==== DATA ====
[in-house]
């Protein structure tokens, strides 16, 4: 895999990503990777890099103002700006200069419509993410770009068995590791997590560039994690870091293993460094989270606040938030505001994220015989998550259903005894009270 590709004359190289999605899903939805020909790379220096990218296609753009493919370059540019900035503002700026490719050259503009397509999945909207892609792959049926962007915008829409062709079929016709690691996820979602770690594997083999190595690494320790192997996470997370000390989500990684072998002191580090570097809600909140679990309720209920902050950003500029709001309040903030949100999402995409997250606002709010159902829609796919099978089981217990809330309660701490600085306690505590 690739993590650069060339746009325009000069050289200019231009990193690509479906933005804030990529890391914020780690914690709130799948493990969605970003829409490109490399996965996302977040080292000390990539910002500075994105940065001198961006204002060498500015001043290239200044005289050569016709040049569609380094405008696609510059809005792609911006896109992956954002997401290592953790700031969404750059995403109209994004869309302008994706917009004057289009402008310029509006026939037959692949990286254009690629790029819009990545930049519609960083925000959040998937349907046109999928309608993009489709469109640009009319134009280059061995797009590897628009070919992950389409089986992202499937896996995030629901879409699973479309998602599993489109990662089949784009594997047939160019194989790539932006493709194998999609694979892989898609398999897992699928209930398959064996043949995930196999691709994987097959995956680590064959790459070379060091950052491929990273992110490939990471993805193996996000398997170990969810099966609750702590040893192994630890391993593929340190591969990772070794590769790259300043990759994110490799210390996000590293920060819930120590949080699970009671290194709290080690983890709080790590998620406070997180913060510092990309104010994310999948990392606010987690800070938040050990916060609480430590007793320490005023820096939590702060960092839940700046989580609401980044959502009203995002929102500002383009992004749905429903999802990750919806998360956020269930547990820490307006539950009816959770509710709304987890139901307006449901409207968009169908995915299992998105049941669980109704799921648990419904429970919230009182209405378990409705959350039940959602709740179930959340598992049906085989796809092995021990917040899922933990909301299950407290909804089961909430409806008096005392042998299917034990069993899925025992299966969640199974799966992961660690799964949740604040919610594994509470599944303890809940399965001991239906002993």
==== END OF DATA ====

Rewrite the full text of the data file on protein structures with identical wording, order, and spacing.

[in-house]
């Protein structure tokens, strides 16, 4: 895999990503990777890099103002700006200069419509993410770009068995590791997590560039994690870091293993460094989270606040938030505001994220015989998550259903005894009270 590709004359190289999605899903939805020909790379220096990218296609753009493919370059540019900035503002700026490719050259503009397509999945909207892609792959049926962007915008829409062709079929016709690691996820979602770690594997083999190595690494320790192997996470997370000390989500990684072998002191580090570097809600909140679990309720209920902050950003500029709001309040903030949100999402995409997250606002709010159902829609796919099978089981217990809330309660701490600085306690505590 690739993590650069060339746009325009000069050289200019231009990193690509479906933005804030990529890391914020780690914690709130799948493990969605970003829409490109490399996965996302977040080292000390990539910002500075994105940065001198961006204002060498500015001043290239200044005289050569016709040049569609380094405008696609510059809005792609911006896109992956954002997401290592953790700031969404750059995403109209994004869309302008994706917009004057289009402008310029509006026939037959692949990286254009690629790029819009990545930049519609960083925000959040998937349907046109999928309608993009489709469109640009009319134009280059061995797009590897628009070919992950389409089986992202499937896996995030629901879409699973479309998602599993489109990662089949784009594997047939160019194989790539932006493709194998999609694979892989898609398999897992699928209930398959064996043949995930196999691709994987097959995956680590064959790459070379060091950052491929990273992110490939990471993805193996996000398997170990969810099966609750702590040893192994630890391993593929340190591969990772070794590769790259300043990759994110490799210390996000590293920060819930120590949080699970009671290194709290080690983890709080790590998620406070997180913060510092990309104010994310999948990392606010987690800070938040050990916060609480430590007793320490005023820096939590702060960092839940700046989580609401980044959502009203995002929102500002383009992004749905429903999802990750919806998360956020269930547990820490307006539950009816959770509710709304987890139901307006449901409207968009169908995915299992998105049941669980109704799921648990419904429970919230009182209405378990409705959350039940959602709740179930959340598992049906085989796809092995021990917040899922933990909301299950407290909804089961909430409806008096005392042998299917034990069993899925025992299966969640199974799966992961660690799964949740604040919610594994509470599944303890809940399965001991239906002993």